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James Luetkehoelter

Nearly any SQL topic presented at times in a slightly eclectic manner.

The devil in the details...

I haven't written a post in awhile, mostly because my fridge keeps falling on me and trapping me for months. Seriously, I've had some changes and have moved back into a permament position doing a plethora of activities (DBA to BI to AppDev and maybe even Sharepoint). I've found it at times frustrating, but very fulfilling experience. I've been out as a consultant/trainer/speaker/whatever for quite some time, and I often found myself dealing with very esoteric issues, or training people on fundamentals like how locking works, or just being thrown the most difficult scenario possible to try and resolve. I enjoy that, I always have. But what I discovered recently is that by doing just that, my skills to do day to day or basic code writing (syntax!!! - you will be my downfall!) diminished significantly. Juggling knowing PL/SQL vs TSQL vs ANSI SQL vs VB vs C# vs SSIS vs DTS vs Informatica vs SSAS vs Hyperion has really challenged me to get back to writing, well, very basic stuff.

I find myself improving, slowly, and my colleague Steve (who will probably respond to this with a sardonic comment :) ) will attest to the silly things I do. Miss a comma. Miss a closing quote. Forget basic techniques that I've taught years ago. He constantly hear's me mutter "Stupid James". We have a beer tally going, and let's just say he'll never have to by beer again in his life :)

Why am I saying this? It's to all you out there are that aren't authors, or trainers or consultants or MVPs (nothing against those that are - please don't come back and punch me in the nose any MVPs) really DO know the product quite well. Yes, there are others that need help - we see it on newsgroup posts all the time with questions like "Why is my transaction log filling the disk?". But there are so many out there that do the detailed work day in, day out that really deserve a shout out. Never, NEVER believe that there isn't something you can learn from a colleague. And companies and managers out there - your employees opinions about what to do are often more applicable to your situation than a consultant coming in for a day - value the people who work for you and get things done. Yes, we all know there are nightmare situations out there in the SQL world, but I think the people I'm addressing know who they are. Kudos to you all.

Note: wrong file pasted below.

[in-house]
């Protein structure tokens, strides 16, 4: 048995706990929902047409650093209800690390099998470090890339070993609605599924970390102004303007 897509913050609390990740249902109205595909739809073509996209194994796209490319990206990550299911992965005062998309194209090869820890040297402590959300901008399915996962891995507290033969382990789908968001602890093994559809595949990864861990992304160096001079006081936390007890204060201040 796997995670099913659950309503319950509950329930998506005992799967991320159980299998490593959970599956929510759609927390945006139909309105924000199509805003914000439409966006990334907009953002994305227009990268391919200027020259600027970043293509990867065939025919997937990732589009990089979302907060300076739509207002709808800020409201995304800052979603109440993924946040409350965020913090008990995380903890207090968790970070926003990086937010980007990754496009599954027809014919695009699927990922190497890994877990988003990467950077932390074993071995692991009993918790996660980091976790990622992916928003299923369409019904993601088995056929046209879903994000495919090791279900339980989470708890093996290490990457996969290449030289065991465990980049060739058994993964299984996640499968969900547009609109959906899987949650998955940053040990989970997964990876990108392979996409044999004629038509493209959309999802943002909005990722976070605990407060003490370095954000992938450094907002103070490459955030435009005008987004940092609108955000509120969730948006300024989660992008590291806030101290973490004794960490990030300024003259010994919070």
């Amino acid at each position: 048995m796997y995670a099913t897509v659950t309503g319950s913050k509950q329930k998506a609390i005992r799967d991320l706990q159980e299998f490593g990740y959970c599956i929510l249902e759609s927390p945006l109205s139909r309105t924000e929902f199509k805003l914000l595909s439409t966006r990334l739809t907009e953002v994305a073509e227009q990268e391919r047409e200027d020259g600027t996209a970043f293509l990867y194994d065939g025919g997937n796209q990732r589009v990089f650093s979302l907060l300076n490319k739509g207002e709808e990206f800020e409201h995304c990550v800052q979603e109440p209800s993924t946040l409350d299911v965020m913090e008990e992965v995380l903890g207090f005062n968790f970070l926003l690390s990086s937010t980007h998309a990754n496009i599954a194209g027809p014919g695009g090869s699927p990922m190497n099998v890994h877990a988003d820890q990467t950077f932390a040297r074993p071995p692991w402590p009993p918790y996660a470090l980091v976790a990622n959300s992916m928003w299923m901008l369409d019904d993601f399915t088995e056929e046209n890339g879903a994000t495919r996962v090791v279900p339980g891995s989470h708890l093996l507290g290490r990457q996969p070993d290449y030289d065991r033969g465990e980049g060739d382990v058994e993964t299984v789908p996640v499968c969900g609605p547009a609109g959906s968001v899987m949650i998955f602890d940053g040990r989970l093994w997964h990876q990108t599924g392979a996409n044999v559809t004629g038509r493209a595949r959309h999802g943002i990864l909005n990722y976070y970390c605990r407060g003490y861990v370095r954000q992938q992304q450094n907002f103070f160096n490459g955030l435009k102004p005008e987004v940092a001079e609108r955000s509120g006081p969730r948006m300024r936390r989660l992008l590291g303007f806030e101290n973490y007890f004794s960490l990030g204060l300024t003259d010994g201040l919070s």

Published Thursday, December 04, 2008 8:09 PM by James Luetkehoelter

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Steve Novoselac said:

James, just remember, I like IPA's and Guinness :)

December 4, 2008 10:44 PM
 

Erik said:

I know how you feel, been doing the same here titled "solution consultancy". Basically helping customers with whatever needs they may have. One day its helping an IT manager for a tactical decision on future directions and an hour later I'm trying to help a colleague to write a lamda expression in C#. 2 hours later I arrive at another customer planning budgets for the comming period and shortly after continuing the training for the new BI developers explaining on best practices for dimension design in SSAS.

When ppl ask me what job I'm doing, I tend to give another explenation every time. Sometimes I whish I was for example a report developer but then again, I know I would hate it after a few weeks. So, I do like the multitude of hats I put on every hour of the day. Keeping up the pace on all the area's like custom development, BI, portals, CRM, ERP, .... is wel erh... nearly impossible... I wonder how this will end :) The good thing is that I seem to enjoy the ride. So remember during those hard times that you're not alone out there,

cheers,

December 5, 2008 3:41 AM
 

Alex Kuznetsov said:

This is a great post!

December 7, 2008 3:44 PM
 

Michael Swart said:

God is in the details

-- Mies van der Rohe

I love that quote. And thought it was appropriate.

December 8, 2008 9:35 AM

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About James Luetkehoelter

I am passionate about what I do - which is DBA, development, IT and IT business consulting. If you don't know me, haven't met me or have never heard me speak, I'm a little on the eccentric side. One attendee recently described me as being "over the top". Yup, that about says it - because I only speak on topics that I'm passionate about.
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